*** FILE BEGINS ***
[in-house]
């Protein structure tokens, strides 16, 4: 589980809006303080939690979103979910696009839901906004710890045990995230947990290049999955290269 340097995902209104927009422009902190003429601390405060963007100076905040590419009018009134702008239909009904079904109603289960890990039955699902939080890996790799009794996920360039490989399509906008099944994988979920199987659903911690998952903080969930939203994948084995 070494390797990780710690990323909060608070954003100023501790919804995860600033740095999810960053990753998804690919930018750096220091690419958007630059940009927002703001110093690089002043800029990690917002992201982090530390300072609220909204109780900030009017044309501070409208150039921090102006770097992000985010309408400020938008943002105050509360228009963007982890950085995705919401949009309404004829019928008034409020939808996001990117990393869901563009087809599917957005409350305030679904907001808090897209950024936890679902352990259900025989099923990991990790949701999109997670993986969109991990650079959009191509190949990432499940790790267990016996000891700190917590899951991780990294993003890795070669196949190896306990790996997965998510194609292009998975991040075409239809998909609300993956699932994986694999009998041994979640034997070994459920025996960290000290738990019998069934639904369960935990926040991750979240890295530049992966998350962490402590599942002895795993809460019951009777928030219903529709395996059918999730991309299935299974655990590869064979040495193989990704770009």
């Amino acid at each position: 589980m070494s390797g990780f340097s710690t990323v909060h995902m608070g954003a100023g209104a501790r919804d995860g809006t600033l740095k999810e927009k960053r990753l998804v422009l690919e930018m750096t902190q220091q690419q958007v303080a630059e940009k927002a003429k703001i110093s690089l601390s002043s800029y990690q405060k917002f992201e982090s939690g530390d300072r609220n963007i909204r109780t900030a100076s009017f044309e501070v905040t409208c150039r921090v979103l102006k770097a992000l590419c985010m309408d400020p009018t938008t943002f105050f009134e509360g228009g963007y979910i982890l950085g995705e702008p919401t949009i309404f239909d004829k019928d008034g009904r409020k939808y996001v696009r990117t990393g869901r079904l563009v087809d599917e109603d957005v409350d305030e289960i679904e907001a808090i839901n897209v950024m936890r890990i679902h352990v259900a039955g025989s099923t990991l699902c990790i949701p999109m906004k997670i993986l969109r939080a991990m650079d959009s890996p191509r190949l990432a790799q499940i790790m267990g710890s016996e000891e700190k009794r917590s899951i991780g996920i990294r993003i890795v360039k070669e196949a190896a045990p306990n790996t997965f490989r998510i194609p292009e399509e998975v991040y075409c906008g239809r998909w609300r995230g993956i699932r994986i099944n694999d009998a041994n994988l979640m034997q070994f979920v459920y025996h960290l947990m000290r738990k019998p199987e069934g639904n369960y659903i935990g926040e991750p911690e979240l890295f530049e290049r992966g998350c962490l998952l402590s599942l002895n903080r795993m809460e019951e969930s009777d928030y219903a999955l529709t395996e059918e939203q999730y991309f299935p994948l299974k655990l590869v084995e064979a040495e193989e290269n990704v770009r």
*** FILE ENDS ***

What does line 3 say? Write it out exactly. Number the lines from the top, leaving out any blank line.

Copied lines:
């Amino acid at each position: 589980m070494s390797g990780f340097s710690t990323v909060h995902m608070g954003a100023g209104a501790r919804d995860g809006t600033l740095k999810e927009k960053r990753l998804v422009l690919e930018m750096t902190q220091q690419q958007v303080a630059e940009k927002a003429k703001i110093s690089l601390s002043s800029y990690q405060k917002f992201e982090s939690g530390d300072r609220n963007i909204r109780t900030a100076s009017f044309e501070v905040t409208c150039r921090v979103l102006k770097a992000l590419c985010m309408d400020p009018t938008t943002f105050f009134e509360g228009g963007y979910i982890l950085g995705e702008p919401t949009i309404f239909d004829k019928d008034g009904r409020k939808y996001v696009r990117t990393g869901r079904l563009v087809d599917e109603d957005v409350d305030e289960i679904e907001a808090i839901n897209v950024m936890r890990i679902h352990v259900a039955g025989s099923t990991l699902c990790i949701p999109m906004k997670i993986l969109r939080a991990m650079d959009s890996p191509r190949l990432a790799q499940i790790m267990g710890s016996e000891e700190k009794r917590s899951i991780g996920i990294r993003i890795v360039k070669e196949a190896a045990p306990n790996t997965f490989r998510i194609p292009e399509e998975v991040y075409c906008g239809r998909w609300r995230g993956i699932r994986i099944n694999d009998a041994n994988l979640m034997q070994f979920v459920y025996h960290l947990m000290r738990k019998p199987e069934g639904n369960y659903i935990g926040e991750p911690e979240l890295f530049e290049r992966g998350c962490l998952l402590s599942l002895n903080r795993m809460e019951e969930s009777d928030y219903a999955l529709t395996e059918e939203q999730y991309f299935p994948l299974k655990l590869v084995e064979a040495e193989e290269n990704v770009r």